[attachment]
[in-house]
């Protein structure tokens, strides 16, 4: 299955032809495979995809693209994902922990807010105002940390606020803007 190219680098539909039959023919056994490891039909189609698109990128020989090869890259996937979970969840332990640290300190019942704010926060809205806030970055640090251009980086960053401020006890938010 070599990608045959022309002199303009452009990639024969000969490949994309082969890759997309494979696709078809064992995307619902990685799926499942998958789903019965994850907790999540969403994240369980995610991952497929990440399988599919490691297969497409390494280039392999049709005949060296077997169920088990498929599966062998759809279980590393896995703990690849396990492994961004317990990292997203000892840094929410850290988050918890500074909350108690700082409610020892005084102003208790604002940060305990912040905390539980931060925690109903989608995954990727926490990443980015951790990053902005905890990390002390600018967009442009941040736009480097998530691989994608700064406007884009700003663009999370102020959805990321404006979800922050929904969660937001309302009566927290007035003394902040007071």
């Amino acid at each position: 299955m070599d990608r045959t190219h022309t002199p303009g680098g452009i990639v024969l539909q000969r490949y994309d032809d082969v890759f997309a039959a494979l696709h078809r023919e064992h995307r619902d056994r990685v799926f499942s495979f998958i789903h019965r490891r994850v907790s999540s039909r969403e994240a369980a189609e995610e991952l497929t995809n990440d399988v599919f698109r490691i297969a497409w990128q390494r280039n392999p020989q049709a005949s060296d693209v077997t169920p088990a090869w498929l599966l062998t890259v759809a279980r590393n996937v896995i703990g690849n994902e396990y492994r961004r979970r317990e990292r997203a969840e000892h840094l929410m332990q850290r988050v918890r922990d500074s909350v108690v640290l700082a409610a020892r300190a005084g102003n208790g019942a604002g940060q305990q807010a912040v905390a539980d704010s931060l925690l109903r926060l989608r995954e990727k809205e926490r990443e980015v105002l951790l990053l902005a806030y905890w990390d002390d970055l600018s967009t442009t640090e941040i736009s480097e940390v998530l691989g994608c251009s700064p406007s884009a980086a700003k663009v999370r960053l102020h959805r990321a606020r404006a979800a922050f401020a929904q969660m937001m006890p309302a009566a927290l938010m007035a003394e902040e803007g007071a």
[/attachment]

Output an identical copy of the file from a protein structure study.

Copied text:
[in-house]
């Protein structure tokens, strides 16, 4: 299955032809495979995809693209994902922990807010105002940390606020803007 190219680098539909039959023919056994490891039909189609698109990128020989090869890259996937979970969840332990640290300190019942704010926060809205806030970055640090251009980086960053401020006890938010 070599990608045959022309002199303009452009990639024969000969490949994309082969890759997309494979696709078809064992995307619902990685799926499942998958789903019965994850907790999540969403994240369980995610991952497929990440399988599919490691297969497409390494280039392999049709005949060296077997169920088990498929599966062998759809279980590393896995703990690849396990492994961004317990990292997203000892840094929410850290988050918890500074909350108690700082409610020892005084102003208790604002940060305990912040905390539980931060925690109903989608995954990727926490990443980015951790990053902005905890990390002390600018967009442009941040736009480097998530691989994608700064406007884009700003663009999370102020959805990321404006979800922050929904969660937001309302009566927290007035003394902040007071």
């Amino acid at each position: 299955m070599d990608r045959t190219h022309t002199p303009g680098g452009i990639v024969l539909q000969r490949y994309d032809d082969v890759f997309a039959a494979l696709h078809r023919e064992h995307r619902d056994r990685v799926f499942s495979f998958i789903h019965r490891r994850v907790s999540s039909r969403e994240a369980a189609e995610e991952l497929t995809n990440d399988v599919f698109r490691i297969a497409w990128q390494r280039n392999p020989q049709a005949s060296d693209v077997t169920p088990a090869w498929l599966l062998t890259v759809a279980r590393n996937v896995i703990g690849n994902e396990y492994r961004r979970r317990e990292r997203a969840e000892h840094l929410m332990q850290r988050v918890r922990d500074s909350v108690v640290l700082a409610a020892r300190a005084g102003n208790g019942a604002g940060q305990q807010a912040v905390a539980d704010s931060l925690l109903r926060l989608r995954e990727k809205e926490r990443e980015v105002l951790l990053l902005a806030y905890w990390d002390d970055l600018s967009t442009t640090e941040i736009s480097e940390v998530l691989g994608c251009s700064p406007s884009a980086a700003k663009v999370r960053l102020h959805r990321a606020r404006a979800a922050f401020a929904q969660m937001m006890p309302a009566a927290l938010m007035a003394e902040e803007g007071a």